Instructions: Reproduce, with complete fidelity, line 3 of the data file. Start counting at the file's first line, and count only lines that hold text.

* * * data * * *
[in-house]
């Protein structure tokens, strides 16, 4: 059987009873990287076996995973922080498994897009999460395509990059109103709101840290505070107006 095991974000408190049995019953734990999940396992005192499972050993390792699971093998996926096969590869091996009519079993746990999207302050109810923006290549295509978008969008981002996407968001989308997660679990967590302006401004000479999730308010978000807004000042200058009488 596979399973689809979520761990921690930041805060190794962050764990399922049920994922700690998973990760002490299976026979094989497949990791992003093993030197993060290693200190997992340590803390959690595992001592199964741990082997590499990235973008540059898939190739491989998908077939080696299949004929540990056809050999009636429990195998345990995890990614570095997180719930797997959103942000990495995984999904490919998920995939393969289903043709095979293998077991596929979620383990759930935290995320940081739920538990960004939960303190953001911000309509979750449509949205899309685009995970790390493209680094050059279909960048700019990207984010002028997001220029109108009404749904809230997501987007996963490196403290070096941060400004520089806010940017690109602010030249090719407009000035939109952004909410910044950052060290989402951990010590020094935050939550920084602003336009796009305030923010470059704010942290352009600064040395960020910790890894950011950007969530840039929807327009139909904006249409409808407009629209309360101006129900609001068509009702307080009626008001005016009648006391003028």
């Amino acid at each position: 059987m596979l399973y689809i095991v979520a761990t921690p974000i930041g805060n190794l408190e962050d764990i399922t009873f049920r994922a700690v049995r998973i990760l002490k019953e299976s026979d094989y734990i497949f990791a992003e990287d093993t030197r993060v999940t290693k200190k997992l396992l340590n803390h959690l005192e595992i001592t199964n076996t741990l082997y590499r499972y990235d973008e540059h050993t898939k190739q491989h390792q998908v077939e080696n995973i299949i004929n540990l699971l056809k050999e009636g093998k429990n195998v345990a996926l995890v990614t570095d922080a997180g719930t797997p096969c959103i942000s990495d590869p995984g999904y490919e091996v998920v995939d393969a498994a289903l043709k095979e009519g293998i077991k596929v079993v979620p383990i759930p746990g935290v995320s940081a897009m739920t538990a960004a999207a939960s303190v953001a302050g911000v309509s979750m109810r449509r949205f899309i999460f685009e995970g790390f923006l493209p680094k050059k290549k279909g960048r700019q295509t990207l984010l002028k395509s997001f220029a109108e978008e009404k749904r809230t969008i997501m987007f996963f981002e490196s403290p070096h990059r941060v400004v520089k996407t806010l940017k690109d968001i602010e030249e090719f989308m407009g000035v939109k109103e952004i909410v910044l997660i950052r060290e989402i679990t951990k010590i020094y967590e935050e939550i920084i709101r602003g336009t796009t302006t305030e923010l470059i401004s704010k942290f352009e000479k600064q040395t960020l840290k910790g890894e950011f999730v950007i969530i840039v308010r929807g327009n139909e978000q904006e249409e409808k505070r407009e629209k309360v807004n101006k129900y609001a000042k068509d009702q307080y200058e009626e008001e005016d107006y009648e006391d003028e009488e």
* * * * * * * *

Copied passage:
């Amino acid at each position: 059987m596979l399973y689809i095991v979520a761990t921690p974000i930041g805060n190794l408190e962050d764990i399922t009873f049920r994922a700690v049995r998973i990760l002490k019953e299976s026979d094989y734990i497949f990791a992003e990287d093993t030197r993060v999940t290693k200190k997992l396992l340590n803390h959690l005192e595992i001592t199964n076996t741990l082997y590499r499972y990235d973008e540059h050993t898939k190739q491989h390792q998908v077939e080696n995973i299949i004929n540990l699971l056809k050999e009636g093998k429990n195998v345990a996926l995890v990614t570095d922080a997180g719930t797997p096969c959103i942000s990495d590869p995984g999904y490919e091996v998920v995939d393969a498994a289903l043709k095979e009519g293998i077991k596929v079993v979620p383990i759930p746990g935290v995320s940081a897009m739920t538990a960004a999207a939960s303190v953001a302050g911000v309509s979750m109810r449509r949205f899309i999460f685009e995970g790390f923006l493209p680094k050059k290549k279909g960048r700019q295509t990207l984010l002028k395509s997001f220029a109108e978008e009404k749904r809230t969008i997501m987007f996963f981002e490196s403290p070096h990059r941060v400004v520089k996407t806010l940017k690109d968001i602010e030249e090719f989308m407009g000035v939109k109103e952004i909410v910044l997660i950052r060290e989402i679990t951990k010590i020094y967590e935050e939550i920084i709101r602003g336009t796009t302006t305030e923010l470059i401004s704010k942290f352009e000479k600064q040395t960020l840290k910790g890894e950011f999730v950007i969530i840039v308010r929807g327009n139909e978000q904006e249409e409808k505070r407009e629209k309360v807004n101006k129900y609001a000042k068509d009702q307080y200058e009626e008001e005016d107006y009648e006391d003028e009488e």